Key to understanding and optimizing complex applications is our ability to dynamically monitor executing programs with low overhead and high accuracy. Toward this end, we present HPS, a hybrid profiling support system. HPS employs a hardware/software approach to program sampling that transparently, efficiently, and dynamically samples an executing instruction stream. Our system is an extension and application of dynamic instruction stream editing (DISE), a hardware technique that macro-expands instructions in the pipeline decode stage at runtime. HPS toggles profiling to sample the executing program as required by the profile consumer, e.g. a dynamic optimizer. Our system requires few hardware resources and introduces no "basic" overhead - the execution of instructions that triggers profiling. We use HPS to investigate the tradeoffs between overhead and accuracy of different profile types as well as different profiling schemes. In particular, we empirically evaluate hot data stream, hot call pair, and hot method identification using a number of parameterizations of bursty tracing, a popular sampling scheme used in dynamic optimization systems. View full abstract»

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  • Maximizing CMP throughput with mediocre cores

    Page(s): 51 - 62
    Save to Project icon | Request Permissions | Click to expandQuick Abstract | PDF file iconPDF (248 KB) |  | HTML iconHTML  

    In this paper we compare the performance of area equivalent small, medium, and large-scale multithreaded chip multiprocessors (CMTs) using throughput-oriented applications. We use area models based on SPARC processors incorporating these architectural features. We examine CMTs with in-order scalar processor cores, 2-way or 4-way in-order superscalar cores, private primary instruction and data caches, and a shared secondary cache. We explore a large design space, ranging from processor-intensive to cache-intensive CMTs. We use SPEC JBB2000, TPC-C, TPC-W, and XML Test to demonstrate that the scalar simple-core CMTs do a better job of addressing the problems of low instruction-level parallelism and high cache miss rates that dominate Web service middleware and online transaction processing applications. For the best overall CMT performance, smaller cores with lower performance, so called "mediocre" cores, maximize the total number of CMT cores and outperform CMTs built from larger, higher performance cores. View full abstract»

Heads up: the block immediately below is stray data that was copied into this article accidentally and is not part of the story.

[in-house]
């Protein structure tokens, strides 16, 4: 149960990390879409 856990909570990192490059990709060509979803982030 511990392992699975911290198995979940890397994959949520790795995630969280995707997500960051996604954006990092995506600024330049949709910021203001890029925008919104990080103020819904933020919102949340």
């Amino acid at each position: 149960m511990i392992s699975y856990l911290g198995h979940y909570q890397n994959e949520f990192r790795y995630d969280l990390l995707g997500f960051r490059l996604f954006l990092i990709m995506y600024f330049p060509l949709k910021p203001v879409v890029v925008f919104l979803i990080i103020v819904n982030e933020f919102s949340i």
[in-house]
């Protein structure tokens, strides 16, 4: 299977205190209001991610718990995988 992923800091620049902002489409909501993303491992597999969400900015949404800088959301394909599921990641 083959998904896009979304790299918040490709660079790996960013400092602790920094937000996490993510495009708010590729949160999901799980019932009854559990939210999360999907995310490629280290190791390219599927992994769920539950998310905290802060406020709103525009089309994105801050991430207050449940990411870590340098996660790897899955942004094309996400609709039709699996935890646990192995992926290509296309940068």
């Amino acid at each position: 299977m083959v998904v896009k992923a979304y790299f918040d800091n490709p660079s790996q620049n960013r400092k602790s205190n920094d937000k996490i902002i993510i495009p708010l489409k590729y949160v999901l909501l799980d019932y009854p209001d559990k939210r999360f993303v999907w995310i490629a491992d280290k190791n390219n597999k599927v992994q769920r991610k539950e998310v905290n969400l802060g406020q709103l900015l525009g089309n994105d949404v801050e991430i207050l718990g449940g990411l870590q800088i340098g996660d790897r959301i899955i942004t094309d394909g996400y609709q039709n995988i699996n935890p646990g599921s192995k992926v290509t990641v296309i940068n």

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  • Characterization of TCC on chip-multiprocessors

    Page(s): 63 - 74
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    Transactional coherence and consistency (TCC) is a novel coherence scheme for shared memory multiprocessors that uses programmer-defined transactions as the fundamental unit of parallel work, synchronization, coherence, and consistency. TCC has the potential to simplify parallel program development and optimization by providing a smooth transition from sequential to parallel programs. In this paper, we study the implementation of TCC on chip-multiprocessors (CMPs). We explore design alternatives such as the granularity of state tracking, double-buffering, and write-update and write-invalidate protocols. Furthermore, we characterize the performance of TCC in comparison to conventional snoopy cache coherence (SCC) using parallel applications optimized for each scheme. We conclude that the two coherence schemes perform similarly, with each scheme having a slight advantage for some applications. The bandwidth requirements of TCC are slightly higher but well within the capabilities of CMP systems. Also, we find that overflow of speculative state can be effectively handled by a simple victim cache. Our results suggest TCC can provide its programming advantages without compromising the performance expected from well-tuned parallel applications. View full abstract»

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  • Store-ordered streaming of shared memory

    Page(s): 75 - 84